Congratulations Nintendo; now I see the true purpose behind this event. First, you make me feel privileged to have a chance to play the 3DS before many others. I relished the opportunity to be able to report back and say, ‘It’s all a gimmick, don’t bother.’ However, spending even that short hour with the device you’ve got me. The games are fantastic, with solid launch titles and strong, upcoming releases. There is a huge dollop of potential in those AR cards and some interesting ideas in how we share and acquire content. The whole event was beautifully rounded off with the live-action asides to create a memorable experience and not just a stale play test. I certainly believe my eyes.
Note: This article contains spoilers for Final Fantasy XIII and Dragon Age: Origins
‘You can put a 'J' in front of it, but it's not an RPG. You don't make any choices, you don't create a character, you don't live your character... I don't know what those are - adventure games maybe? But they're not RPG's.’ - Daniel Erickson, Writing Director (Bioware). Quote Link
The RPG is a strange beast, constantly evolving and changing in the current video game climate. Right now, you would be hard pressed to find a game that does not include some form of RPG elements. However, that is a different subject entirely. What Erickson is referring to here is the JRPG genre in general and questioning the validity of calling these games, specifically Final Fantasy XIII, RPGs. In broader terms we could ask essentially; what is an RPG? A far greater question than could be answered here. If I had the time and resources I could trace the history of the role-playing game from its roots in Dungeons and Dragons style RP games, through its developments across console generations and the current elements associated with an RPG game to try and form a solid definition. Instead, I would like to scale the process down a few degrees and take an analytical approach towards Erickson’s statement to see if I can develop his thoughts any further.
In the broadest terms possible, it can be argued that all games are role-playing games. There is no denying at a basic level this seems inherently true. In the majority of video game experiences we are placed in control of a specific character. We take part in their story and see it to its conclusion. Does that necessarily mean that we are playing their role though? I would be inclined to disagree.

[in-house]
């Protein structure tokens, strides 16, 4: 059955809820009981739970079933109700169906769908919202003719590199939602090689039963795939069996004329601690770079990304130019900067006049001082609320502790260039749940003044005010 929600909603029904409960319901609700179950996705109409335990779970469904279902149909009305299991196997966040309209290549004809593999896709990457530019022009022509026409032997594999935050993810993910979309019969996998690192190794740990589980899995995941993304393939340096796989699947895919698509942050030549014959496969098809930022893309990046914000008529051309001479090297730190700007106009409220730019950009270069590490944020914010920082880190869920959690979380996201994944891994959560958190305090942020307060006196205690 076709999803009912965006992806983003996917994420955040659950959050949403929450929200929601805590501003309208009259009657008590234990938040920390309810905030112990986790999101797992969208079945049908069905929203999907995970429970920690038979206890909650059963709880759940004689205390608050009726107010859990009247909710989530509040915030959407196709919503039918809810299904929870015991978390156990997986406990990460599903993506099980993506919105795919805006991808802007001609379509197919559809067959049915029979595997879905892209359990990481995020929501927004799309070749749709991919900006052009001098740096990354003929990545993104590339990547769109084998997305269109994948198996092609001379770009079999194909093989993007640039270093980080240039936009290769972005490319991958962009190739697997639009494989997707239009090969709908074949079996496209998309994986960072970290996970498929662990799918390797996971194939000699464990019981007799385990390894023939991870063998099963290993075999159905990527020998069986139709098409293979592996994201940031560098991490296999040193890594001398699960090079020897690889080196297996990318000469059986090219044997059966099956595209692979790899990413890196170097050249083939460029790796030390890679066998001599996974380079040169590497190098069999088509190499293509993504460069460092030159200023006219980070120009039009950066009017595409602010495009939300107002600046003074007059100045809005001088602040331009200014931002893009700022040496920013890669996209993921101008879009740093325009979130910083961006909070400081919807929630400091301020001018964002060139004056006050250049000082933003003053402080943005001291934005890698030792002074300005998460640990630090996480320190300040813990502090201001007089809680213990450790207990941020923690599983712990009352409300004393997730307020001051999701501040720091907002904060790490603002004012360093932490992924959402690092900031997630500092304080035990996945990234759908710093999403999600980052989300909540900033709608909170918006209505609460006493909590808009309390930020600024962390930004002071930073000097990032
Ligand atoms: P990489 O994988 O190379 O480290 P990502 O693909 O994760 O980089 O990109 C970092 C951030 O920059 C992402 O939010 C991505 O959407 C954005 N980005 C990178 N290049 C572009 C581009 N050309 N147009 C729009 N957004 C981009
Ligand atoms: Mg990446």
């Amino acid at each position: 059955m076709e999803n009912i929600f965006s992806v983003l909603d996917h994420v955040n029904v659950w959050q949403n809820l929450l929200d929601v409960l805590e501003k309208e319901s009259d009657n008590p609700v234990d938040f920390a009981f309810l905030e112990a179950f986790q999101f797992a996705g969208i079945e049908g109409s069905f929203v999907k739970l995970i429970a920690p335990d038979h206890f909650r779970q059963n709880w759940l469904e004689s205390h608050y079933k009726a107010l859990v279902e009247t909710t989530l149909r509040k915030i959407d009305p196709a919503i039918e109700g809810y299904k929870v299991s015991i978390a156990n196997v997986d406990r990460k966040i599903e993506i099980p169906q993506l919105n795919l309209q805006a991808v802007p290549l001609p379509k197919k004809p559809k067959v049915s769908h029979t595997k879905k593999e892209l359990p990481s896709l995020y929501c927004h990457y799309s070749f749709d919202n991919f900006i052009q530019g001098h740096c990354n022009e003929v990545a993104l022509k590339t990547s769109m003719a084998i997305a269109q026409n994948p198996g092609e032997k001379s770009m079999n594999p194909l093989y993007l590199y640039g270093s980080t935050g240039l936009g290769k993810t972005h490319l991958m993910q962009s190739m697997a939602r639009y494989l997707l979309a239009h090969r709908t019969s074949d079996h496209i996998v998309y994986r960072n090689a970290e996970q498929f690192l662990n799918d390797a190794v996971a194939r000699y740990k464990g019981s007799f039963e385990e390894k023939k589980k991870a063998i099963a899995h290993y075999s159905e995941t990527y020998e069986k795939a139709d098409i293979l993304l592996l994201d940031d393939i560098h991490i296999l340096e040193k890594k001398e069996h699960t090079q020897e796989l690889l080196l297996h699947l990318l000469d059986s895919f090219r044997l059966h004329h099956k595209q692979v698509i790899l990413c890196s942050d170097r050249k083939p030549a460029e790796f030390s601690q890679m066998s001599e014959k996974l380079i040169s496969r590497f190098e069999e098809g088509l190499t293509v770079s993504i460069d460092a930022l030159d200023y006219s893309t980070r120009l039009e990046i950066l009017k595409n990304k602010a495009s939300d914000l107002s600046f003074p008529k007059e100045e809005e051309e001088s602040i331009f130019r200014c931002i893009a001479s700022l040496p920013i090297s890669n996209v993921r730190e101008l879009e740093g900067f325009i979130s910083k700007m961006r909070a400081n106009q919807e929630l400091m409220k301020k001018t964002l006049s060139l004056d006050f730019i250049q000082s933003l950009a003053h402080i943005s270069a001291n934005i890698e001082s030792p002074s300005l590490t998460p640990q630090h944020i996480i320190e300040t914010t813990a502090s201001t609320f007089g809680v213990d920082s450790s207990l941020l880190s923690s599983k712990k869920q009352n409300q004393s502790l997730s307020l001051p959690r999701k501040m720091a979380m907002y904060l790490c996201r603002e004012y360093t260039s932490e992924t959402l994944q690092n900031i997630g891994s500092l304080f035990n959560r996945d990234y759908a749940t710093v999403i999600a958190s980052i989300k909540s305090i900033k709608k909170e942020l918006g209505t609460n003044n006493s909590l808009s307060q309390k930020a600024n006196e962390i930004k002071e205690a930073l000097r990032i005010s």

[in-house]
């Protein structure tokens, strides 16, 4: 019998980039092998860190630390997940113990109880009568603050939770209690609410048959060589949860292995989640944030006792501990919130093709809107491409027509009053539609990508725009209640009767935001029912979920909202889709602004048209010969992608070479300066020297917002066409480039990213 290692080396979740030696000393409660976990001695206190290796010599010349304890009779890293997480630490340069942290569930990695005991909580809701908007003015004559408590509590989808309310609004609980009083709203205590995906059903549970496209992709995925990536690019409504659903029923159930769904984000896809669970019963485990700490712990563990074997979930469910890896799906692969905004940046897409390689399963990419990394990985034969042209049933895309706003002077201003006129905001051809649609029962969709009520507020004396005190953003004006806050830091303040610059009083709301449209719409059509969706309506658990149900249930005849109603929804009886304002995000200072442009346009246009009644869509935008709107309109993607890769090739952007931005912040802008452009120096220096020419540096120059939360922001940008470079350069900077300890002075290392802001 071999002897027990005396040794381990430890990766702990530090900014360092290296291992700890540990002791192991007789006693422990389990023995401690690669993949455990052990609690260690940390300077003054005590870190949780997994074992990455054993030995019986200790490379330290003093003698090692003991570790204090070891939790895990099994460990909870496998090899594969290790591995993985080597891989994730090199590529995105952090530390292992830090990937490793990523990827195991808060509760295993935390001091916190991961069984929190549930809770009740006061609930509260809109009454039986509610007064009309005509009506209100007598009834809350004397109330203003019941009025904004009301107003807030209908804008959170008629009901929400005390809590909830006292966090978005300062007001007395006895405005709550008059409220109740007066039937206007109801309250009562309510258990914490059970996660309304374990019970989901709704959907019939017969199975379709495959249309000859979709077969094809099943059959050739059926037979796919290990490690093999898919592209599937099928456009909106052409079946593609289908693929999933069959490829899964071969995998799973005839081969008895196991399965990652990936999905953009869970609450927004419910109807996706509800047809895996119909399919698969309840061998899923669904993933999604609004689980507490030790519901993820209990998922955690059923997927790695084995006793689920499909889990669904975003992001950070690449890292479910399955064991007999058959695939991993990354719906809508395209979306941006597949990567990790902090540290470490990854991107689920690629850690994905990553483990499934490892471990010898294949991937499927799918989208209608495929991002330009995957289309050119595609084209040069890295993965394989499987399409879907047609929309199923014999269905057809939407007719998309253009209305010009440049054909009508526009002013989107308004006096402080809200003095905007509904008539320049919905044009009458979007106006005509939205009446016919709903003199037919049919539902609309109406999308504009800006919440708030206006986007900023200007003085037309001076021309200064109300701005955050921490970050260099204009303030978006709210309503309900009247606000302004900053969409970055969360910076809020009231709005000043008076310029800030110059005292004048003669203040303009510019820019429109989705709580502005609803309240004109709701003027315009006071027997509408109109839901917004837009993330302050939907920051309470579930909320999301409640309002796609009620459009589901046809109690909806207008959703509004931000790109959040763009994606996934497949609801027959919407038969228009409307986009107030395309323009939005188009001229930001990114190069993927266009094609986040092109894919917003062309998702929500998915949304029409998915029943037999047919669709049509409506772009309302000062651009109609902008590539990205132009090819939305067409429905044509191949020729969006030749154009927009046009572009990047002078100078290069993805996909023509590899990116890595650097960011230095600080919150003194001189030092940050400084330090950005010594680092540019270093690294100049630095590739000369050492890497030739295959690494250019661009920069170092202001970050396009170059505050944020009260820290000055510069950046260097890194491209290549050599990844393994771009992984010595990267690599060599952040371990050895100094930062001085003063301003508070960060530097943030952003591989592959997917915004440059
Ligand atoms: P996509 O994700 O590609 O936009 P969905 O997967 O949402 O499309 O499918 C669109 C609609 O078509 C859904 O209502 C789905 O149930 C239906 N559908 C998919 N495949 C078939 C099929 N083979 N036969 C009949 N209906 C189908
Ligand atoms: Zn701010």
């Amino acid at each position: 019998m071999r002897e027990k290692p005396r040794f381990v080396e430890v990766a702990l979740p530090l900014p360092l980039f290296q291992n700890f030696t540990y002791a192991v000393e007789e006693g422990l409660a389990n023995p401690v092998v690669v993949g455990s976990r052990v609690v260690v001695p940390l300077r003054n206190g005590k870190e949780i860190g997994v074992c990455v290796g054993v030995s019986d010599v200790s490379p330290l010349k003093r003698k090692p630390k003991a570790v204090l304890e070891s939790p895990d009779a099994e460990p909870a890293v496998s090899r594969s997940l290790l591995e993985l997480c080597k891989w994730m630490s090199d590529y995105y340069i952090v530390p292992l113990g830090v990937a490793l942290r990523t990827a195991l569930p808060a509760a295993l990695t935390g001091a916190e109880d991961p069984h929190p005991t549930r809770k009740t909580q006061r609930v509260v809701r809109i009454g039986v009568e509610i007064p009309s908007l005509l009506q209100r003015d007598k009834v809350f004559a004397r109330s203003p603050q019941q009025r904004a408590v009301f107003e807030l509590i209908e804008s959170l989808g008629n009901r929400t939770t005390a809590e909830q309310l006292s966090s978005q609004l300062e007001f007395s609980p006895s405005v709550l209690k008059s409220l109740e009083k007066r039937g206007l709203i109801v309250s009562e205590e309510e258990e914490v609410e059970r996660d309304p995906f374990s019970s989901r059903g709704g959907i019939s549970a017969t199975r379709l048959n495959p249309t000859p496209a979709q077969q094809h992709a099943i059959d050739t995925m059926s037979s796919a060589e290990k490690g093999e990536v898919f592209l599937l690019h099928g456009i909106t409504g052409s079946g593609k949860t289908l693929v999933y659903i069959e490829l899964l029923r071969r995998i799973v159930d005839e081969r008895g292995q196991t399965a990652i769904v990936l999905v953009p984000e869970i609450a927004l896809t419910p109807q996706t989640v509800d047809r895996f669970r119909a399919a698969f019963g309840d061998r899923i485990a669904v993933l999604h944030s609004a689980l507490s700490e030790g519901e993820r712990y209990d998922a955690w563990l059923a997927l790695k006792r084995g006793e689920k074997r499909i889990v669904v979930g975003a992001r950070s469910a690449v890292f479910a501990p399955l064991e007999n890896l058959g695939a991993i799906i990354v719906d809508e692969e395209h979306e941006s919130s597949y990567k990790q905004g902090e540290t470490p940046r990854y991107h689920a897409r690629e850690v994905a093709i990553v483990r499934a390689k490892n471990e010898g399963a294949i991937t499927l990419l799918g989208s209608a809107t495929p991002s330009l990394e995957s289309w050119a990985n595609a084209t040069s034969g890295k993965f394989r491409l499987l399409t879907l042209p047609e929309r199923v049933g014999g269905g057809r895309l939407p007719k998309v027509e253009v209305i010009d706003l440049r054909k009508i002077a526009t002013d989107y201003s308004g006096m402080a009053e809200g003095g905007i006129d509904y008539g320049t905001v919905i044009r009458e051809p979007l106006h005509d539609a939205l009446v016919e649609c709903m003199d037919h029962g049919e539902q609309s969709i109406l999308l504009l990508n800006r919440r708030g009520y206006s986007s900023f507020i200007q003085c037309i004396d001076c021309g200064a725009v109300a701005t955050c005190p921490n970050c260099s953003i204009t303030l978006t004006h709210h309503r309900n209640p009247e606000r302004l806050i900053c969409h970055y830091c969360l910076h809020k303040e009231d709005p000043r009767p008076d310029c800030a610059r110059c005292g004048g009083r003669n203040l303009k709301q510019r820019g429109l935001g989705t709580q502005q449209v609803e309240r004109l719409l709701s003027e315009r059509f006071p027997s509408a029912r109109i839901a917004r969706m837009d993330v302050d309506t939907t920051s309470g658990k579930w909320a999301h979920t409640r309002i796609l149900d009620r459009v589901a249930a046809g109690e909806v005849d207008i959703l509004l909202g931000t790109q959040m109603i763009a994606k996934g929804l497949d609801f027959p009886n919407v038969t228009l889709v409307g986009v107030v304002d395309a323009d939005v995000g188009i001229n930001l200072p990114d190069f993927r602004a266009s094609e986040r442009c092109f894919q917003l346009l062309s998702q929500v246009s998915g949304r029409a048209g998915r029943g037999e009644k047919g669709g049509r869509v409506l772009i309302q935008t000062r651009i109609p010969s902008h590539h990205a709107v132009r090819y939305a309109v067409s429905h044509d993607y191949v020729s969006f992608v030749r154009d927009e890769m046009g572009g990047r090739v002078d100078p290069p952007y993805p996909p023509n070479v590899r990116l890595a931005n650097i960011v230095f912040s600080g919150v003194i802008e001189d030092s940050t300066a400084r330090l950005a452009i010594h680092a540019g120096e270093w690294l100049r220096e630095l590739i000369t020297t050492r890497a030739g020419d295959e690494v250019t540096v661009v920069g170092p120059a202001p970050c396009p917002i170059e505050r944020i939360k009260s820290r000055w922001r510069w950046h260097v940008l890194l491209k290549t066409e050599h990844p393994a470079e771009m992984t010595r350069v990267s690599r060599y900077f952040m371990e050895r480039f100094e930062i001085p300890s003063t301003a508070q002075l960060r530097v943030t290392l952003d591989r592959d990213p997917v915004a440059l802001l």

First, let’s consider what the term ‘role-playing’ actually suggests from a etymological perspective. I’m not searching for a definition but isolating some key associations. It assumes taking on another persona, one that is often completely different from your own. You assume full control of that created character guiding them through a situation, making choices and responding to others based on your created character’s mental processes. In some cases it may be that you decide to incorporate elements of your own psyche into your character but in those cases you are still playing a role, transferring elements of yourself into a new character in a fantastical situation.
With this is mind it seems that certainly a game such as Final Fantasy XIII, recognised as part of the biggest RPG franchises of all time, is actually contradicting the experience of role-playing. For example, the game offers the player control over six different characters. Only three can be used in battle at once but the story revolves around all six and their struggle to understand and complete their Focus. Yet, our ability to control and role-play these characters is severely limited. Consider Hope, a character that for the majority of the game’s introduction holds a strong grudge against Snow; blaming him for the death of his mother named Nora (this also conveniently turns out to be the acronym used for Snow’s rebel team! Coincidence? I think not. Daft writing? Most definitely). So, for a select few hours of the game whilst Hope is paired with Lightning we are told and told again and told again that Hope seeks to avenge his mother's death and at the next opportunity will unleash the fury he has built up inside and quite possibly kill Snow. Of course, that is not the case. We must suffer by watching more cut scenes and listening to more dialogue with Hope consistently losing confidence at the final hurdle. Until at last, he plucks up the courage to say something and attempts to kill Snow.
Now, whilst I am not here to discuss the tedium of that character development I must ask; what was my role in those events? I certainly was not playing the role of Hope; I moved his avatar through each subsequent level; he was there in my party; I selected actions for him to use in battle; I chose which abilities he would learn on the Crystarium and I upgraded his weapon a number of times. However, none of these actions relate to myself, playing the role of the character. They function on another level, separate from the narrative or hidden away in menus which in turn make them very impersonal aspects of character development. At no point could I select Hope, walk up to Snow and decide at that moment I would attempt murder. At no point could I select Lightning and get her to abandon Hope in the forest because he was infuriating.